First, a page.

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Court affirms mobile meth lab conviction, sentence arising from car search

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A man’s conviction and 24-year sentence on charges related to a mobile meth lab found in his vehicle was affirmed Tuesday by the Indiana Court of Appeals.

In Charles Hall v. State of Indiana, 13A04-1111-CR-622, the court rejected Hall’s argument that a search of his vehicle violated his Fourth Amendment rights against unreasonable search and seizure. Police found evidence of a methamphetamine lab, the finished drug and precursors in Hall’s vehicle.

Hall led police on a high-speed chase after a Crawford County sheriff’s deputy tried to initiate a traffic stop. Hall’s car ultimately came to rest in a field and he fled on foot. He argued on appeal that evidence obtained from the vehicle should have been excluded.

“We conclude that Hall abandoned his vehicle; therefore, the search did not implicate the Fourth Amendment. In light of Hall’s highly dangerous conduct and his lengthy record of convictions relating to driving and/or drug use, Hall has not persuaded us that his sentence is inappropriate,” Court of Appeals Judge Terry Crone wrote for the unanimous panel.

Hall was convicted of Class B felony dealing in methamphetamine, Class C felony possession of precursors, Class C felony operating a vehicle after a lifetime suspension, and Class D felony resisting law enforcement.

The court also noted that Hall created a public safety hazard during the chase and after abandoning the vehicle.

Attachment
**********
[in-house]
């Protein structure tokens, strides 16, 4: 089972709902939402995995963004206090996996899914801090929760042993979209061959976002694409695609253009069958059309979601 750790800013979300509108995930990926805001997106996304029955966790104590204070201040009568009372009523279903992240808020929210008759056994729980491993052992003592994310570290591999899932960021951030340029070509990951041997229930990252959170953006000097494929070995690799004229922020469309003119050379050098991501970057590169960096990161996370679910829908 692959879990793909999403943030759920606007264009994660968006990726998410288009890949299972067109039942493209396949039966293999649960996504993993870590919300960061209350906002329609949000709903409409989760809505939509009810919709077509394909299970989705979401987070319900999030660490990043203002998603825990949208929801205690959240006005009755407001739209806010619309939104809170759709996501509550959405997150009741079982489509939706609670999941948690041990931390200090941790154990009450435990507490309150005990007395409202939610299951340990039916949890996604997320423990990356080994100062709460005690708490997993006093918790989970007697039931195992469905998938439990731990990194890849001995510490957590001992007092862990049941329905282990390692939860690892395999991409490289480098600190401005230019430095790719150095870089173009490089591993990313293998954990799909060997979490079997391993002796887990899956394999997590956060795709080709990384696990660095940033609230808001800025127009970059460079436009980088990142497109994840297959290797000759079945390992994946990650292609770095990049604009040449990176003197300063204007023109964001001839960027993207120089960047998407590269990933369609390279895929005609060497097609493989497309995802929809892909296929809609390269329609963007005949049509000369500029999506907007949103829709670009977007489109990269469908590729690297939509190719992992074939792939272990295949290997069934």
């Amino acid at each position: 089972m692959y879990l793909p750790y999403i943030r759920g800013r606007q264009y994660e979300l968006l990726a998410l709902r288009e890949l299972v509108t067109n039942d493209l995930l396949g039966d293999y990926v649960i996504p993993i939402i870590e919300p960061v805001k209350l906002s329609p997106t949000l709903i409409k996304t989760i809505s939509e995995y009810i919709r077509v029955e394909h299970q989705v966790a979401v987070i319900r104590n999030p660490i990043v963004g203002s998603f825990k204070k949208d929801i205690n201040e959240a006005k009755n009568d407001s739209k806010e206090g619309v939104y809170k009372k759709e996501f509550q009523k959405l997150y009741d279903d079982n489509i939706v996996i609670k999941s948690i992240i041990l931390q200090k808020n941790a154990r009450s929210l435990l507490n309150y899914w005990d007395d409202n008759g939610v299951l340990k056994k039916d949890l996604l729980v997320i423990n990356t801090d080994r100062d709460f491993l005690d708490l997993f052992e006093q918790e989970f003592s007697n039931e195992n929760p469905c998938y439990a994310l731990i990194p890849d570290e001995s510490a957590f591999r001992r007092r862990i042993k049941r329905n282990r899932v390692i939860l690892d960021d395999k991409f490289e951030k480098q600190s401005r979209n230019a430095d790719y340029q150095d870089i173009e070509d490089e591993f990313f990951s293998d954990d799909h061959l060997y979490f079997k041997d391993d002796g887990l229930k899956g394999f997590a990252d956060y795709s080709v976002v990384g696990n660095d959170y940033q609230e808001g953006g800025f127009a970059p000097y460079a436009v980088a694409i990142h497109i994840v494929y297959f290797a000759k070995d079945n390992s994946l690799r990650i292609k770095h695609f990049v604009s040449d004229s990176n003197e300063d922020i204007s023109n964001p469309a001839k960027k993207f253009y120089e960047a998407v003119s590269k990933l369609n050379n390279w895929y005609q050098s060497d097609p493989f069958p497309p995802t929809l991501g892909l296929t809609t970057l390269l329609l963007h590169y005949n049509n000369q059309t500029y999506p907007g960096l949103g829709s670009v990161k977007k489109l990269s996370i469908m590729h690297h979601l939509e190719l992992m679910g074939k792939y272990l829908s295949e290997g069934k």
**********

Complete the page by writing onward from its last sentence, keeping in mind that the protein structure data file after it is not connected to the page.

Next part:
“He also left an active one-pot methamphetamine lab untended in his vehicle. State Police Officer Paul Andry, who was part of the team that removed the hazardous materials from Hall’s vehicle, testified that the one-pot method involves mixing the necessary chemicals in a closed bottle,” Crone wrote.

Pressurized gases result from the chemical interactions. “If the lab is not tended to, one of two things typically happens: either the pressure builds to the point where it causes an explosion and releases a lethal cloud of ammonia gas, or the mixture melts a hole in the bottle, and the exposure to oxygen causes the chemicals to ignite as they spew from the bottle, creating an effect like a flame thrower,” the opinion said.

“Officer Andry testified that these effects were capable of burning out an entire vehicle. Thus, the evidence raises an inference that Hall not only was attempting to disassociate himself with the vehicle, but also that he did not reasonably expect the vehicle to remain intact. There is ample evidence that Hall abandoned the vehicle; therefore, his Fourth Amendment rights were not violated, and the trial court did not abuse its discretion by admitting the evidence obtained from the vehicle.”

 

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  1. Poor Judge Brown probably thought that by slavishly serving the godz of the age her violations of 18th century concepts like due process and the rule of law would be overlooked. Mayhaps she was merely a Judge ahead of her time?